Cicely, Cloris, and two paths to Hollywood immortality – The Boston Globe

Posted: February 2, 2021 at 7:46 pm

In remembrances of Cicely Tyson and Cloris Leachman, two acting titans who died last week, one couldnt help but notice parallels between their careers.

In the early 1970s when they first achieved national acclaim, both were already in their mid-40s. Leachman won an Academy Award in 1972 for her supporting role in The Last Picture Show. That same year, Tyson starred in Sounder, becoming only the second Black woman nominated for a best-actress Oscar.

Both also enjoyed success on television Leachman on The Mary Tyler Moore Show and, later, her own spinoff series, Phyllis. Tyson soared in The Autobiography of Miss Jane Pittman and Roots. At 80, Leachman won an Emmy, her eighth, for Malcolm in the Middle. Tyson, also a multiple Emmy winner, made a celebrated return to Broadway in The Trip to Bountiful, winning a Tony when she was 88. And each continued to work into their 90s.

Yet theres a jarring difference. On the Internet Movie Database, Leachman has 287 credits while Tyson has 94, although their career longevity was roughly the same. Of course Leachman, as a white actress, always had more opportunities. Tyson could have worked more, but instead she chose only those roles that exalted the emotional complexity of Black people, especially Black women.

I made up my mind that I could not afford the luxury of just being an actress, and I would use my career as my platform, Tyson told CBS This Morning cohost Gayle King in one of her last interviews. She was promoting her autobiography, Just as I Am, written with Michelle Burford, where she explains the promise she made to herself.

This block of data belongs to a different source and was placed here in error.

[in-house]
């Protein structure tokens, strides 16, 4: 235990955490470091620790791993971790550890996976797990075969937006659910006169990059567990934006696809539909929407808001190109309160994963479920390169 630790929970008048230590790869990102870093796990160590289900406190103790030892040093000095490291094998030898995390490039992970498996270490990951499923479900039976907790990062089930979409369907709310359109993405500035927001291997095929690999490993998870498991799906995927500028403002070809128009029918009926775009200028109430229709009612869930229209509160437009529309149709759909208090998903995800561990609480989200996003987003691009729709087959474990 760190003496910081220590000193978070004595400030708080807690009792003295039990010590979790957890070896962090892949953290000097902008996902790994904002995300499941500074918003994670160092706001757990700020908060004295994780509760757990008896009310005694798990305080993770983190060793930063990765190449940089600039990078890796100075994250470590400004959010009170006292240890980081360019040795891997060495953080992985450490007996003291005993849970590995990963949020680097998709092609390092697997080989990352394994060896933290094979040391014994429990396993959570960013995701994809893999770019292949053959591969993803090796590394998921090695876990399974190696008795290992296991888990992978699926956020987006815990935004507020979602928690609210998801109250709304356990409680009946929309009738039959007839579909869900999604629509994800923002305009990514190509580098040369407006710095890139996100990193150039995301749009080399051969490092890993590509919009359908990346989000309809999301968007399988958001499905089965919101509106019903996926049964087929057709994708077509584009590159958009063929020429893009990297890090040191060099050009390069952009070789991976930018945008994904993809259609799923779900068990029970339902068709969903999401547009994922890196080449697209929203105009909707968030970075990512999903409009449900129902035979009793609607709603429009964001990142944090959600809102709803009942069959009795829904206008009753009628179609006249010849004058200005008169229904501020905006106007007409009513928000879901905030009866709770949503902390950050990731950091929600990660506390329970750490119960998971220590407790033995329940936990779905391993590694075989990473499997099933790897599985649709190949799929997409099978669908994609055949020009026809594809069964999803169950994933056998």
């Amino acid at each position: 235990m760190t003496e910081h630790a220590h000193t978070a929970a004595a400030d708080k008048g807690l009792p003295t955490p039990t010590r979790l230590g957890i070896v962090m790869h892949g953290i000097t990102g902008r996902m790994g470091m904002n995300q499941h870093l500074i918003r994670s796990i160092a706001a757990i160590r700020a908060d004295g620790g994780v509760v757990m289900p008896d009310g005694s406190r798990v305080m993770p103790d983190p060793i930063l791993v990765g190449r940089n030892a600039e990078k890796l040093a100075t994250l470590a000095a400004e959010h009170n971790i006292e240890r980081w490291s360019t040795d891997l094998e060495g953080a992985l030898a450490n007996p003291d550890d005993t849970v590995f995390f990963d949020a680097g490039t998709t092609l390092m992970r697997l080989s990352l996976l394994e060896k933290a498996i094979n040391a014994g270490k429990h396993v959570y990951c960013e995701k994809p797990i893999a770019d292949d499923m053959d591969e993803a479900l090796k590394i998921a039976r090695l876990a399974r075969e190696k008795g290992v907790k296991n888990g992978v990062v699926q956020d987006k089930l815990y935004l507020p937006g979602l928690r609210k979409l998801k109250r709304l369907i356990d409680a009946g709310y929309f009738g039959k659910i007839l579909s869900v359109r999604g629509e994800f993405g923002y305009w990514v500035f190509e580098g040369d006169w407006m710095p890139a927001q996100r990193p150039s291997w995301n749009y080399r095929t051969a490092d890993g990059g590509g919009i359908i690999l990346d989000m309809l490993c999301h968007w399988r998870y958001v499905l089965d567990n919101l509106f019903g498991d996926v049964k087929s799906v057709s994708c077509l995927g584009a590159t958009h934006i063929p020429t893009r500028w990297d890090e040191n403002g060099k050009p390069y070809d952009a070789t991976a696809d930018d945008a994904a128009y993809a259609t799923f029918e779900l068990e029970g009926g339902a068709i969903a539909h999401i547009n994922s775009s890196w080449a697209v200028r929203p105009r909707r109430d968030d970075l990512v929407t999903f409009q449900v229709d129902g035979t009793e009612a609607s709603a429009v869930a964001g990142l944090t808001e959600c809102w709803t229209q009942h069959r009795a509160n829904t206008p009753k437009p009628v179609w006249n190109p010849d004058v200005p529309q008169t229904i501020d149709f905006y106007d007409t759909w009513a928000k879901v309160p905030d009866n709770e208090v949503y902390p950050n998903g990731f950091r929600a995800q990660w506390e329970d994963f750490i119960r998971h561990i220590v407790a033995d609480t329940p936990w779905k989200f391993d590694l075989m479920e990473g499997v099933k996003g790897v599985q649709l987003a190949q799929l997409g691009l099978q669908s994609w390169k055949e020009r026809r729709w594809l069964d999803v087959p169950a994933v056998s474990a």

As an artist with the privilege of the spotlight, I felt an enormous responsibility to use that forum as a force for good, as a place from which to display the full spectrum of our humanity, Tyson wrote in the book, which was released two days before her death. My art had to both mirror the times and propel them forward. I was determined to do all I could to alter the narrative about Black people to change the way Black women in particular were perceived, by reflecting our dignity.

Like Lena Horne, who years earlier refused to accept roles she found demeaning, this meant that Tyson often found meaningful work scarce. If Hollywood refused to acknowledge the depth of Black lives, that would be the industrys shame. Tyson would not perpetuate its lies for more money or greater fame.

Still, I wonder what else Tyson might have given us if allowed the breadth of opportunities Leachman enjoyed. (In my casting director fantasies, I long imagined Tyson playing political trailblazer Shirley Chisholm, the first Black woman elected to Congress.)

In her career, Leachman could move from the drama of a depressed woman having an affair with a much younger man in The Last Picture Show, to the narcissistic and neurotic Phyllis Lindstrom on The Mary Tyler Moore Show, to the hilarious Frau Blcher in Young Frankenstein. Her range was inexhaustible.

The same could be said of Tyson, who also carried the burden of correcting this nations disgraceful image of Black people, one very much reinforced by popular media. To be clear, I doubt she saw that weight on her petite shoulders as a burden at all. It was the cost she willingly paid for her time on this earth. Thats a choice many Black people confront throughout their lives whether to prostrate themselves for white acceptance or create a life where they can lift their people as they climb.

From Coretta Scott King to Harriet Tubman to a sharecropper fighting to save her family from the ravages of the Depression and racism, Tyson excelled in playing tenacious, undefeated Black women. She held up a mirror to her community, and what we saw reflected was beauty, substance, and self-respect. For more than six decades, Tyson refused to stand in a spotlight that shone on her alone.

Both Leachman and Tyson are icons. One will be remembered for finding that distinctive spark in every part she played. Tysons greatest role was her sacred belief that what was best for her culture would be best for her career. A love of Blackness was her true compass, and with it she defied ignorance, saw light in desolation, and traced a path from our broken places to glory and grace.

Rene Graham can be reached at renee.graham@globe.com. Follow her on Twitter @reneeygraham.

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Cicely, Cloris, and two paths to Hollywood immortality - The Boston Globe

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